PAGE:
February 7, 2011
At a special ceremony today, Cambridge officially signed on to First Lady Michelle Obama’s national campaign to solve the problem of childhood obesity within a generation.
First Lady Michelle Obama launched the Let’s Move! campaign last February to raise awareness about childhood obesity and inspire families, schools, and communities to take action to help kids be more active, eat better, and get healthy.
At the celebration, U.S. Dept. of Health and Human Services Assistant Secretary for Health Dr. Howard K. Koh, a Cambridge native and a former Massachusetts Commissioner of Public Health, declared the city to be the nation’s newest Let’s Move! city.
The Let's Move! signing ceremony at the Haggerty School. Photo by Suzy Feinberg.
"We salute the heroes who are dedicated to reducing childhood obesity," said Dr. Koh. "Cambridge has excelled in promoting and launching these elements into its 'Healthy Living Cambridge Kids’ program. We encourage more communities around the nation to lead by example."
As a Let’s Move! city, Cambridge will support efforts to promote healthier foods, increase opportunities for physical activity, make healthy foods more affordable and accessible, and help parents make healthy family choices.
The celebration, held at the Haggerty elementary school, also showcased the city’s innovative approaches to this complex and troubling public health issue.
Haggerty School fifth and sixth graders show off some fancy footwork during a ballroom dancing demonstration at the Let's Move! Cambridge event. Photo by Suzy Feinberg.
Cambridge is one of the first cities in the U.S. to collect and analyze height, weight, and fitness data on all public school students in grades K–8.
"We know from the data that 34% of Cambridge school children are either overweight or obese," said Claude-Alix Jacob, the city’s Chief Public Health Officer and director of the Cambridge Public Health Department. "As they get older, these kids are at greater risk for developing type 2 diabetes, heart disease, and many other serious conditions."
The Cambridge statistics reflect a national problem: Today, nearly one in three children in America is overweight or obese.
The good news in Cambridge is that a decade-long effort to curb the childhood obesity epidemic is showing results. Based on data collected between 2004 and 2007, Cambridge public school children in grades K–8 experienced a significant decrease in obesity. During this time, the proportion of children who were healthy weight increased by 11% overall, and 40% of children who were obese moved into the overweight category.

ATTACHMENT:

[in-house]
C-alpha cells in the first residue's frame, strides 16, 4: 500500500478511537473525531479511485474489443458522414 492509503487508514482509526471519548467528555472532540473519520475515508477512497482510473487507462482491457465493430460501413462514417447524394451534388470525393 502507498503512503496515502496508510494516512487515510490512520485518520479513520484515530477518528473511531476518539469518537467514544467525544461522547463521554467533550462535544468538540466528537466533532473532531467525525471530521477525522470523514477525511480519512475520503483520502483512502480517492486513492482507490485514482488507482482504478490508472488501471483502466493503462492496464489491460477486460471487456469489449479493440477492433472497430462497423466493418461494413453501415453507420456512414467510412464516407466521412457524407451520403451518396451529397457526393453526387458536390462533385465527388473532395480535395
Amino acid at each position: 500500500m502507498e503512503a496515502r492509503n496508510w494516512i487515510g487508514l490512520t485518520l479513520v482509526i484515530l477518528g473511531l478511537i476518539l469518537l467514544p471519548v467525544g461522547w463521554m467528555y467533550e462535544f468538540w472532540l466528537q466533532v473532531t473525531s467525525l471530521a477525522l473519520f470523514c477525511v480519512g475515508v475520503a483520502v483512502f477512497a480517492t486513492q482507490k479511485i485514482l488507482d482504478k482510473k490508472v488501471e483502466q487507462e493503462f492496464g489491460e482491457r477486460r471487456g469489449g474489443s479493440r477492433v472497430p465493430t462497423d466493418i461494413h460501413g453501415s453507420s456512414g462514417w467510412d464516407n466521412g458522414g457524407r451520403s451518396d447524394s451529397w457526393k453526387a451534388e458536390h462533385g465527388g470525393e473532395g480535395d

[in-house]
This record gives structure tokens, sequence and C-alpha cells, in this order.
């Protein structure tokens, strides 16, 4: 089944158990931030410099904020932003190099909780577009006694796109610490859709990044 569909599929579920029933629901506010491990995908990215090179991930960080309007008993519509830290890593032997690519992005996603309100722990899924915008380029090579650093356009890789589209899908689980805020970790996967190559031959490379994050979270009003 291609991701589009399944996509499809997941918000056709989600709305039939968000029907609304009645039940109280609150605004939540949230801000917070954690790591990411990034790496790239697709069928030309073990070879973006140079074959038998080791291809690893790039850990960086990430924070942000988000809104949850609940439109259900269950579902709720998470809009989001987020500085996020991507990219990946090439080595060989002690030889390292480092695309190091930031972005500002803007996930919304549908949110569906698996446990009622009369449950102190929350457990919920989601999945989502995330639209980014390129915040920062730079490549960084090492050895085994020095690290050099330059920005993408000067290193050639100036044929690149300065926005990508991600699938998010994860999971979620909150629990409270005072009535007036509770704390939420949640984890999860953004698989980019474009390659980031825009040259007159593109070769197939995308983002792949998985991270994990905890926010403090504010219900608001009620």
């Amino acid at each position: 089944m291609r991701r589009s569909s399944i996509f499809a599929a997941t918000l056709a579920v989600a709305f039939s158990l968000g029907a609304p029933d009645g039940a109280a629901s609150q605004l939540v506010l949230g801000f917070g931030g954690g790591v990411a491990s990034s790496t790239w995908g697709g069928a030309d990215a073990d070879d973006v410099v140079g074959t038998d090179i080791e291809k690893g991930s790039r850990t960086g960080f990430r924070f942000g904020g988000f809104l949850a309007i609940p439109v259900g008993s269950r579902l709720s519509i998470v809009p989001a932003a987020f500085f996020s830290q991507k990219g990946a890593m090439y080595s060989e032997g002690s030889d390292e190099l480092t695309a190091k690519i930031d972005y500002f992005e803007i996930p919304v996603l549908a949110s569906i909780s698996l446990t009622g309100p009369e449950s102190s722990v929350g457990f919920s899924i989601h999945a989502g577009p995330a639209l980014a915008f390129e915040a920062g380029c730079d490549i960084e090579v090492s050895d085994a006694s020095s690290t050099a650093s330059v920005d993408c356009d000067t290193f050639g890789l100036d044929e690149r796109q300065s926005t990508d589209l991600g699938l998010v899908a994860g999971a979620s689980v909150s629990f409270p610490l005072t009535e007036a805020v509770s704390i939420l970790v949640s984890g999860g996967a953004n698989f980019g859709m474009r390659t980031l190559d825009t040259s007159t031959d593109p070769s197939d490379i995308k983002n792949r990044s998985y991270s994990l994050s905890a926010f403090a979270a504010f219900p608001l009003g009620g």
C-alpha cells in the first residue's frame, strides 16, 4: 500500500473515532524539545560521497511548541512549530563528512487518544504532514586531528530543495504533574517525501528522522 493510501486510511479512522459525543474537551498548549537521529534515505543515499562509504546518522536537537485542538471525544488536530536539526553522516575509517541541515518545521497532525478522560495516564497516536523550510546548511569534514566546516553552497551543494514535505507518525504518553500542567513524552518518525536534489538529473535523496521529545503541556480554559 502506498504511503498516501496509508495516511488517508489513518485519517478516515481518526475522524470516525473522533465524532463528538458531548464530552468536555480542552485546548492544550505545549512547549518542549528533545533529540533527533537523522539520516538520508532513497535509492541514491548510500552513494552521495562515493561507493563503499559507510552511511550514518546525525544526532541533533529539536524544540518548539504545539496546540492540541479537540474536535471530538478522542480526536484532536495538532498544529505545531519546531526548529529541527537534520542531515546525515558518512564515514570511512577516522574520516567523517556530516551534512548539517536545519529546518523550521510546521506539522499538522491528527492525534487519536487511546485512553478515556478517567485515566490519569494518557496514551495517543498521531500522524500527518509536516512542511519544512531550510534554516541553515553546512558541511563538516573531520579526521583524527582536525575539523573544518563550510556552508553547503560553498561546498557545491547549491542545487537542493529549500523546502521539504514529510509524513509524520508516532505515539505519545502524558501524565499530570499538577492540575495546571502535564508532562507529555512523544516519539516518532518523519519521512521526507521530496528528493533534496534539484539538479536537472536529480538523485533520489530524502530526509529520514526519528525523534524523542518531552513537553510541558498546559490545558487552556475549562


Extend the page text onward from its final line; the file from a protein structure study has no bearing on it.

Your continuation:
"It wasn’t one action that made the difference—it was a number of programs and policies aimed at creating a healthier environment for children here in the city," said Jacob. "There isn’t a magic cure for the obesity epidemic."
Cambridge is considered a national leader in healthy weight promotion. Since the late 1990s, a diverse team of public health professionals, civic leaders and cities agencies, academics, parent activists, and the Cambridge Public Schools have been working together to develop innovative approaches to physical activity, offering healthier and locally grown foods in its school meals program, producing health and fitness progress reports, establishing school gardens in all elementary schools, and developing model school nutrition policies.
The Cambridge Let’s Move! ceremony is one of 18 events taking place across the country this month to mark the first anniversary of the Let’s Move! campaign and inspire other communities to take action. In addition to Dr. Koh, speakers included Lauren Smith, MD, MPH, Medical Director for the Massachusetts Department of Public Health; City Manager Robert Healy, Mayor David Maher; Vice-Mayor Henrietta Davis; and Claude-Alix Jacob, the city’s Chief Public Health Officer.
For more information about the Cambridge healthy weight initiative, contact Josefine Wendel at the Cambridge Public Health Department at firstname.lastname@example.org or 617-665-3765.
To learn more about the Let’s Move campaign, visit www.letsmove.gov.